Earlier this week, Netflix announced it had acquired the rights to adapt the works of Roald Dahl, the author behind Matilda, Charlie and the Chocolate Factory and several other of the world’s most beloved children’s stories. And according to The Hollywood Reporter, the streaming giant paid up to a billion dollars for the privilege. This unparalleled investment in children’s programming is only the latest step in the market-leading content machine’s preparation for the arrival of Disney’s new streaming service, Disney+, in 2019.
Disney+ marks the end of the era in which Disney licensed its properties to other companies. Upon release, the streaming service will become the sole online platform with access to the Walt Disney library, while the Mouse House’s coffers will only grow richer with the company’s looming acquisition of Fox. This prospect poses a serious threat to Netflix, whose assortment of family-friendly content starts looking rather sparse without the inclusion of Pixar, Star Wars and Marvel.
In recent years, the streamer has churned out high-quality programming at a dazzling rate. The problem is that hardly any of that programming is kid-friendly. Of the 80 shows that were specifically made for children, few have elicited the same rave reviews that Disney routinely generates. (But, if you’re interested, She-Ra and The Dragon Prince are both extremely watchable, even for adults.)
Aware of these shortcomings, Netflix is doing everything it can to prepare for battle with the Magic Kingdom. Earlier this month, for instance, the streamer announced it was developing six new animated shows, each spearheaded by top talent lured from Cartoon Network, Pixar and Columbia Pictures with a seductive proposition: complete creative freedom.
Indeed, creative freedom appears to be Netflix’s best weapon against Disney, a company notorious for its determination to retain a pristine and rigid brand identity. To be sure, Disney has evolved with the times, abandoning 2-D animation and acquiring Lucasfilm. But in general, the company has never undertaken an endeavor that even remotely departed from its original motto, “Happily Ever After.”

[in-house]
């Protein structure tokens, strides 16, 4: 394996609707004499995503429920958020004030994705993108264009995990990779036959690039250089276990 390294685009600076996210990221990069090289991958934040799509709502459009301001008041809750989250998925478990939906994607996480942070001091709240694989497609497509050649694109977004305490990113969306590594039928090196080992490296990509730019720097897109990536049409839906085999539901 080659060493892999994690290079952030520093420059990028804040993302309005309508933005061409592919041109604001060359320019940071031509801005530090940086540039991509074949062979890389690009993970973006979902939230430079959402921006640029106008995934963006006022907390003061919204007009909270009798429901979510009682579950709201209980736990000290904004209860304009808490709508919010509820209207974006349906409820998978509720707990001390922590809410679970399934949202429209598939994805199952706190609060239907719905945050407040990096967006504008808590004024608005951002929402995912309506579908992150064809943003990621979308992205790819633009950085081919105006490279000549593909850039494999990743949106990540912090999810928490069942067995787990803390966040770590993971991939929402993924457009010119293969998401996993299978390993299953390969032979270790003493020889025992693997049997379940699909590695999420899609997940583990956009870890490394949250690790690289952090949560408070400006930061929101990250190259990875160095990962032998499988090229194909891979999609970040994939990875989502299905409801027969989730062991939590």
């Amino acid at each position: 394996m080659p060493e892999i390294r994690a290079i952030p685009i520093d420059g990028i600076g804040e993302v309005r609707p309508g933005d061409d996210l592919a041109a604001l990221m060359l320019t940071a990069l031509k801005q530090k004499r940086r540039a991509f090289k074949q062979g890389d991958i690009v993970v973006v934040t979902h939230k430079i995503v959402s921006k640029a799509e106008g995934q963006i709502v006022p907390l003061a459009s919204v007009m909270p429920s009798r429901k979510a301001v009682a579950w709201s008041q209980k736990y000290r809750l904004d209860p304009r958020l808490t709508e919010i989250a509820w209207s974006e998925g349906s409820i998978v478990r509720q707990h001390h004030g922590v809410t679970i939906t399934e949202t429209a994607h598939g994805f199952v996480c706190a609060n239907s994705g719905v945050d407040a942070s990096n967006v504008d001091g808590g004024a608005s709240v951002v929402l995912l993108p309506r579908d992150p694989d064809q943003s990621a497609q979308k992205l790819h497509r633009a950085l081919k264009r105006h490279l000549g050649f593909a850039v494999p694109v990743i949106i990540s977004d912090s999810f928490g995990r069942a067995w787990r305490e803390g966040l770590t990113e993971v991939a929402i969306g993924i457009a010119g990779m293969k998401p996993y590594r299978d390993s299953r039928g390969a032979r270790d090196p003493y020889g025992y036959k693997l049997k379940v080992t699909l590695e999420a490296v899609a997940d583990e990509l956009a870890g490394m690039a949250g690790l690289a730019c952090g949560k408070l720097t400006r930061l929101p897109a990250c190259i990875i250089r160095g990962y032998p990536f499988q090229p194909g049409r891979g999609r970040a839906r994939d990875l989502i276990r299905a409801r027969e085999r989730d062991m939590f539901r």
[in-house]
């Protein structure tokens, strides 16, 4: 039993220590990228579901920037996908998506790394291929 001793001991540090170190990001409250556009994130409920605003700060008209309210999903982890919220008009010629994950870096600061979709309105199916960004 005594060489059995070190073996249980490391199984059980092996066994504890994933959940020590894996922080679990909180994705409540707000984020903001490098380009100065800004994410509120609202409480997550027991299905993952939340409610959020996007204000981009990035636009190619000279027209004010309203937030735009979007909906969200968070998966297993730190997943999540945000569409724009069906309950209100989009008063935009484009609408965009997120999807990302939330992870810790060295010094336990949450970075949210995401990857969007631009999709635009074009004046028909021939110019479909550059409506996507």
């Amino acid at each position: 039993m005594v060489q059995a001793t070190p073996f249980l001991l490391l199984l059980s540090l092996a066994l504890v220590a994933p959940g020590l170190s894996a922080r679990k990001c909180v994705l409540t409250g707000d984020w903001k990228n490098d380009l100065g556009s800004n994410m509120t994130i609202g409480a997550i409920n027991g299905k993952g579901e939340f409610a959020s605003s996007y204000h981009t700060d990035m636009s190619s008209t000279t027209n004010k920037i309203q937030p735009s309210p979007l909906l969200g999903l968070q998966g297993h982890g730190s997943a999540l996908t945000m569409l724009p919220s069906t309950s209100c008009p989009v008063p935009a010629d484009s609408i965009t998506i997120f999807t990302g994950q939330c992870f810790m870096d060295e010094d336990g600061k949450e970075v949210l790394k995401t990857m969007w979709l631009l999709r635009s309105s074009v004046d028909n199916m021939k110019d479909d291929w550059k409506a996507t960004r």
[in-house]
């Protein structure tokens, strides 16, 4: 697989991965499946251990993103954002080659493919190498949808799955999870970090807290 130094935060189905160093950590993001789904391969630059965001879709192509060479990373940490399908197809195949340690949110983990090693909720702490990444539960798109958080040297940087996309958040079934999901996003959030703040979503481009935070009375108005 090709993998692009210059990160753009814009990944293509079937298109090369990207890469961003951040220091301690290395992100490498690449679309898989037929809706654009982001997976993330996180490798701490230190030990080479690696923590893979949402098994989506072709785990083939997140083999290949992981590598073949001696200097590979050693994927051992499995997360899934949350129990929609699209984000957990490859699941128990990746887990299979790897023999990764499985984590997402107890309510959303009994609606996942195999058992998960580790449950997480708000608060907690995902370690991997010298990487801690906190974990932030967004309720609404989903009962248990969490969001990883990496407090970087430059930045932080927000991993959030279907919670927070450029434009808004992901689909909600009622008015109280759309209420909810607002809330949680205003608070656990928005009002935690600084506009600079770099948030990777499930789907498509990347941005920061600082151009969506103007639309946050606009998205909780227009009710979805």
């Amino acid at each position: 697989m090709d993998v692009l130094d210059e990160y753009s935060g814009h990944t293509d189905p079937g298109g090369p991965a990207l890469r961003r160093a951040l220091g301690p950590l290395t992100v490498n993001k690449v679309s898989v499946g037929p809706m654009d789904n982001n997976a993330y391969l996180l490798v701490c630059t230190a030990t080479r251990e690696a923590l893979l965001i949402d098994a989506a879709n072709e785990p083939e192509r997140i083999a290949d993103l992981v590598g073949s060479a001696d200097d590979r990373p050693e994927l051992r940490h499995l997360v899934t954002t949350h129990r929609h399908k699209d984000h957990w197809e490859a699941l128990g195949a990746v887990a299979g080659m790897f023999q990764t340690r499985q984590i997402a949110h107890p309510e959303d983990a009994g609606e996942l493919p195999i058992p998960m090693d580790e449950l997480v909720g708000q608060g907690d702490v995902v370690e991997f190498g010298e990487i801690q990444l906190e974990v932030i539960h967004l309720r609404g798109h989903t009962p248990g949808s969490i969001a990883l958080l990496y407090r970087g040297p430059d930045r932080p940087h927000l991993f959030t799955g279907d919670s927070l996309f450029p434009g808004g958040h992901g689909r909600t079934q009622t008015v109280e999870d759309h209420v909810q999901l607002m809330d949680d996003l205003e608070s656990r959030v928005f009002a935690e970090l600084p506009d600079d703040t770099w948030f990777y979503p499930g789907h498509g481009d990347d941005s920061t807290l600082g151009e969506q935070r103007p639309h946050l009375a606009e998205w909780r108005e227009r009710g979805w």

Some might say that even with Dahl’s popularity, a billion dollars is too steep a price to pay—but maybe not when you consider that he is probably the only other entertainer to ever rival Walt Disney at his own game. If one is remembered as the king of children’s cinema, the other is remembered as the king of children’s literature. It’s actually odd that these two visionaries never collaborated. They came close once, in 1943, when Disney attempted to develop Dahl’s book The Gremlins into an animated feature. However, that plan ultimately fell through, and their first attempt to work together became their last.
One reason we never got to see Disney and Dahl team up was, perhaps, because their voices were too iconic and distinct to conjoin. The stories Dahl told, with their signature style and darker tone, didn’t quite fit with the world Walt Disney was creating.
Netflix now has a real chance at bringing Dahl’s world to life (and redeeming 2005’s underwhelming Charlie and the Chocolate Factory in the process). If it fully leverages the assets it now controls, then generations to come may just regard Netflix’s interpretation of Dahl as the definitive version, just as we today think of Disney as the ultimate source for fairy tales. In the end, the move gives Netflix a golden ticket in its battle against Disney+.